One, he felt the written word was democracy’s biggest ally and most useful weapon against fascism. He started the Chicago Sun (which became the Chicago Sun-Times) because he knew a city as large as Chicago needed to have more than one newspaper to provide facts and stories to its residents. To this day, the Chicago Sun-Times is considered the people’s newspaper. He was an admirer of history, civics and big ideas. One of his dear friends was Franklin D. Roosevelt. He wrote his book about freedom as a love letter to the tenets of a civil society, rooted in racial justice, in socio-economic inclusivity and to push Americans to never rest on our laurels but to hold our country to the highest standards of equality for all. These are the ideas espoused in the Gettysburg Address.

Two, I think he admired Abraham Lincoln. The biggest thing Lincoln fought for was to end slavery. He took the country to war over it. Taking the country to war then was very different than it is today—you had to risk your life to do it. Abraham risked his life and many others to make America live up to a higher ideal of who it was meant to be. While my grandfather was alive, he fought the same way for factory workers on Chicago’s southside and against segregation and Jim Crow policies. If it was about equality for all, he was in the fight, helping others who were most impacted to lead the way.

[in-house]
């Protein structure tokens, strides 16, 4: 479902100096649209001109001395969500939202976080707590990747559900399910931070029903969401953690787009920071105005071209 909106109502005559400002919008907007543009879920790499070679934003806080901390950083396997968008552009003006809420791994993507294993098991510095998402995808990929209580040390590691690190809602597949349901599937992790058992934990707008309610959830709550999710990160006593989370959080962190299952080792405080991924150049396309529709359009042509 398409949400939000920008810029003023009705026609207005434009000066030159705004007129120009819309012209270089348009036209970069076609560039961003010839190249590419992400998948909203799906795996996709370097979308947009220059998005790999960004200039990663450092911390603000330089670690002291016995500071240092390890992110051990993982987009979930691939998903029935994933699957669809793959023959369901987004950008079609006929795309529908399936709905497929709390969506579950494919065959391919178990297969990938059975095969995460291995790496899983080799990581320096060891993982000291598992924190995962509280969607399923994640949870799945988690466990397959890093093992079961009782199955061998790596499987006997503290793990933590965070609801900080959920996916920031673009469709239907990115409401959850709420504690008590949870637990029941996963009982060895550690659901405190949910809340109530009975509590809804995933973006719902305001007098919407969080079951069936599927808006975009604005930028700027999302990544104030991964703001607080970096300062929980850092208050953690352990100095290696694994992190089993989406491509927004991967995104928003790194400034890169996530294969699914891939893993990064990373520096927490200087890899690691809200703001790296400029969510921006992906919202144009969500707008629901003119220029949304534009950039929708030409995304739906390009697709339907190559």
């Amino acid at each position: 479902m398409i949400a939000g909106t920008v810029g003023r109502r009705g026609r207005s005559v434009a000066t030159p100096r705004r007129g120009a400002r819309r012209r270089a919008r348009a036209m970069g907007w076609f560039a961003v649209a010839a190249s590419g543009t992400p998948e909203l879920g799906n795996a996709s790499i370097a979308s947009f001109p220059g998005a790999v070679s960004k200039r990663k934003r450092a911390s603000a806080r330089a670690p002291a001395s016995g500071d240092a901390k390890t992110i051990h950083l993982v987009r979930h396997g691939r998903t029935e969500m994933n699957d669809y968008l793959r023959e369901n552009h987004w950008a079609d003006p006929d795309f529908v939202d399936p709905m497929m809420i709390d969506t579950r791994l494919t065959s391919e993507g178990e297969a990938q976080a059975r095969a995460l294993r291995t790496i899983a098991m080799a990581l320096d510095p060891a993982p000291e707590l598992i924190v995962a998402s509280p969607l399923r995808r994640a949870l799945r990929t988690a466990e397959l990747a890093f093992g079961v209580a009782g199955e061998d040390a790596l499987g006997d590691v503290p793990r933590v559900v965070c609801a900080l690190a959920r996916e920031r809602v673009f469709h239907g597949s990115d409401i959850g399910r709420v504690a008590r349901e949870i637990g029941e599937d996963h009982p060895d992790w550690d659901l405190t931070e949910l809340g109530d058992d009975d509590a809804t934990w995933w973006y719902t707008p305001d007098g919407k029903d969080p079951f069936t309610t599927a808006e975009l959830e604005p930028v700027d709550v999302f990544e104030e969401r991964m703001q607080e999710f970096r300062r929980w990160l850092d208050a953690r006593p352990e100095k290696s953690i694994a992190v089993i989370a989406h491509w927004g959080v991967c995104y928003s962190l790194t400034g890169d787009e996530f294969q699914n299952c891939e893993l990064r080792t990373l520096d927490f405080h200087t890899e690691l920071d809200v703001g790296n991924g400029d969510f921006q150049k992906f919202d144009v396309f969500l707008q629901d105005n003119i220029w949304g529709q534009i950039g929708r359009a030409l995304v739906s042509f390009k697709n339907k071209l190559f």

Like my grandfather, I am also a history buff. Having spent time reading about the Civil War, what strikes me the most about the Gettysburg Address was the complete uncertainty of the moment in which it was delivered. You must remember, at the time that speech was made, the Civil War outcome was completely uncertain. You can look back and say in hindsight the speech stopped General Lee’s advance, but at that point no one knew if Lee’s army would advance again. The country was engaged in a huge battle with lives lost daily.

My point is this. Lincoln packed a tremendous amount of urgency and wisdom in an incredibly short speech. He didn’t waste a single word. The country was in a time of deep divisiveness and uncertainty. America itself was at risk.

I believe we need a Gettysburg moment again today. My personal opinion is that democracy, what we founded our country on, what my grandfather dedicated his life to, is in danger. We are once again in a deeply divided state across our nation, placing individuals against individuals, policies against people and pitting freedom of some over the liberation of all.

What makes our country great are the men and women who believe in her; in the importance of broad and diverse communities, in the beauty of life in rural open spaces and busy innovative urban cities. We need to reinvest in the greater good for all of us which is linked to every person’s right to live free.

I carry on my grandfather’s work through the Field Foundation and spend most of my time working on environmental issues. I see conservation of the world as conversation of the self.

And … I like nice views.